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The water works in Ancient Athens - Acropolis Hill

 

The area of Athens was first inhabited at the end of the Neolithic period, some time between 3500 and 3200 BC. The few remains and finds of this period testify that the first settlements were on, or very close to the rocky hill, which was later named Acropolis.  

Of course water was the vital prerequisite for selecting the specific site on which to establish the settlement and it was accessed by digging wells. It is estimated that in prehistoric times there existed 21 wells 3 - 4 m deep, evidence of the rich water table. Later on, in the historic period, several luxury fountains were built around the Acropolis hill, exploiting these underground streams that provided access to a safe water resource in times of siege, when the Athenians would gather behind the walls of the Acropolis.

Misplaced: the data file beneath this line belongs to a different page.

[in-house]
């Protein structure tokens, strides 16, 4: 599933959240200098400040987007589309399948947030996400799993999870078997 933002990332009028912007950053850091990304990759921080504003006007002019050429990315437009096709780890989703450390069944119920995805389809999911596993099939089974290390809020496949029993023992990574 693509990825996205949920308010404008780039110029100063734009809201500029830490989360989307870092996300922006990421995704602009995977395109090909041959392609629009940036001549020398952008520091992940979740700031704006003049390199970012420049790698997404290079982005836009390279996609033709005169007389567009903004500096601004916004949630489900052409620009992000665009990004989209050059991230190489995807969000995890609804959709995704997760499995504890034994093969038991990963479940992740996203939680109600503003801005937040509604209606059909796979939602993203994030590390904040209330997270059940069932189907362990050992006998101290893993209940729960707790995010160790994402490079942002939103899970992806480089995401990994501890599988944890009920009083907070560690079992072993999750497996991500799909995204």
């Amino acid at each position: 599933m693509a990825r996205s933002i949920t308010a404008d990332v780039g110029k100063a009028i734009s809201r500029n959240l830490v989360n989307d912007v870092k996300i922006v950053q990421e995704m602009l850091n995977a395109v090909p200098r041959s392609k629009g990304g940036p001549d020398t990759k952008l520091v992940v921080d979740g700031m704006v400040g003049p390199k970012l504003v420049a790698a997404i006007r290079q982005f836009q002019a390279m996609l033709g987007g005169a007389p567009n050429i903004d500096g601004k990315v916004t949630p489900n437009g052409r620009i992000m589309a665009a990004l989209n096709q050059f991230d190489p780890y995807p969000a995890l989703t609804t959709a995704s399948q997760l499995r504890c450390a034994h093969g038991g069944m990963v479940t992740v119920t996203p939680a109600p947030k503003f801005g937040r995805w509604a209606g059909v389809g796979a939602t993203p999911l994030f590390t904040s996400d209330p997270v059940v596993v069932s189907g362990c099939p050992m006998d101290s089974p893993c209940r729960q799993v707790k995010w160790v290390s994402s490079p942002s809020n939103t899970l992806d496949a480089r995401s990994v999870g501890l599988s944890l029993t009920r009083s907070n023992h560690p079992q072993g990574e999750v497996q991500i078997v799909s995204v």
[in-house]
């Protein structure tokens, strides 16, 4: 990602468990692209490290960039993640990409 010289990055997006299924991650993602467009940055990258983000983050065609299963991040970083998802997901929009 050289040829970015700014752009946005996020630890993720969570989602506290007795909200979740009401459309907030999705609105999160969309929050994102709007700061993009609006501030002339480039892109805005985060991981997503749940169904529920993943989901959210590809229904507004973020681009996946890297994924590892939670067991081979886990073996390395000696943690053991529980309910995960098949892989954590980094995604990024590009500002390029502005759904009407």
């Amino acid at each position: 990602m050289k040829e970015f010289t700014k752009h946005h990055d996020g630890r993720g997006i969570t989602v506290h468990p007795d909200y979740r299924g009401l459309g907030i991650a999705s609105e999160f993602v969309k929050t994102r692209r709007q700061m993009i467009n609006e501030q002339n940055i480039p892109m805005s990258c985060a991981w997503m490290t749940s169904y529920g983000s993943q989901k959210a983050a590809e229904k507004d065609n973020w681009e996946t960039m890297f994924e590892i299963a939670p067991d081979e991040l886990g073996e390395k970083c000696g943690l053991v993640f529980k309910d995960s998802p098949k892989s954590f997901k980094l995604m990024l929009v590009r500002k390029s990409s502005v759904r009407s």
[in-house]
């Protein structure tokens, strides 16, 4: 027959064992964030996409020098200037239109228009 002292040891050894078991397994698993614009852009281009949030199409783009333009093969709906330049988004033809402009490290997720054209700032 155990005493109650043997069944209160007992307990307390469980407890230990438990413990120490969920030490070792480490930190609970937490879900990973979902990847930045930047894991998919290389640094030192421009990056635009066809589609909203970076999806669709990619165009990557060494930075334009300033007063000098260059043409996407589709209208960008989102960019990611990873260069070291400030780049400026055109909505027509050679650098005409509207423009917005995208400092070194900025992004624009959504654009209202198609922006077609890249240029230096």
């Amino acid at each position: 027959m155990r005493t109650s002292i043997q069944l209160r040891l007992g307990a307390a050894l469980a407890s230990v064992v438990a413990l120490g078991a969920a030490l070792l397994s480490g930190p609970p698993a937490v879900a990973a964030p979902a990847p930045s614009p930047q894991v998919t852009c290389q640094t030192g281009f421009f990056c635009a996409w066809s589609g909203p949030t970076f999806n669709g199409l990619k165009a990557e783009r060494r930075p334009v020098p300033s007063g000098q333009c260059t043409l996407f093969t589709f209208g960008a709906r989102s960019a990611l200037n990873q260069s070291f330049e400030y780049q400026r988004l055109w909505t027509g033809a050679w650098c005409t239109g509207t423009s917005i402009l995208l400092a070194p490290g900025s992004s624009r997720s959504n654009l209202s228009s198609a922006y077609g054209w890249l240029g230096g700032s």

In this case study the following springs and fountains of the Acropolis are explored:

  • The spring and fountain house known as the Klepsydra and mentioned by many writers. 
  • The Asklepieion spring house, which combines a spring and fountain at the healing house of Asklepios. 
  • The Mycenaean spring fountain, which is linked to a heroic moment in Modern Greek History, when during the Nazi occupation (1941) two Greek students used this cave  as a secret passageway to reach the upper level of the Acropolis and take down the Nazi flag.